On Day 3 of confirmation hearings, Sen. Thom Tillis, R-N.C., suggested that Judge Ketanji Brown Jackson’s compassion “could lead to bad results” when it comes to recidivism.
In response, Jackson said her “attempts to communicate directly with defendants is about public safety.”
“We should be imposing a sentence sufficient but not greater than necessary to promote the purposes of punishment,” Jackson said. One purpose, she added, is to rehabilitate people who commit a crime so they are unlikely to make the same mistake again.
Jackson described how, when she was administering justice to people as a trial judge, she explained the consequences of defendants’ actions so that they better understood the weight of their decisions. The goal, she said, was to further Congress’ direction on sentencing so that incarcerated people “can ultimately be rehabilitated to the benefit of society as a whole.”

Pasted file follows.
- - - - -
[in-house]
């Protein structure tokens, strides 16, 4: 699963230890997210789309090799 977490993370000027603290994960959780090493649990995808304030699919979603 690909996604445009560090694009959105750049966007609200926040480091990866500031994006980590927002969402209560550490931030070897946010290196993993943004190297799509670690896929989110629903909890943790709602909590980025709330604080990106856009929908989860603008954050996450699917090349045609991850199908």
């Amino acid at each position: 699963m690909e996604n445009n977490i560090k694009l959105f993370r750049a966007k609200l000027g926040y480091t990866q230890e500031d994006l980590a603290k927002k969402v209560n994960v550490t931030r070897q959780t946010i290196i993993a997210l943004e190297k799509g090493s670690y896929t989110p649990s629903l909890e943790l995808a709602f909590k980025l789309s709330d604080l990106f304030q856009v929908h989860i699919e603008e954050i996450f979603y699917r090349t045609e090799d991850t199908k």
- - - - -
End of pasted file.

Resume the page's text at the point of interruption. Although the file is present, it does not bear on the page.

Tillis questioned Jackson as the Senate Judiciary Committee continued its Supreme Court confirmation hearings March 23. Wednesday was senators’ final day to question Jackson, who was nominated by President Joe Biden in February to replace retiring Supreme Court Justice Stephen Breyer. If confirmed, she will be the first Black woman on the high court. On the final day of the hearings March 24, the Senate Judiciary Committee will hear from friends and colleagues of Jackson about her temperament and approach to the law.
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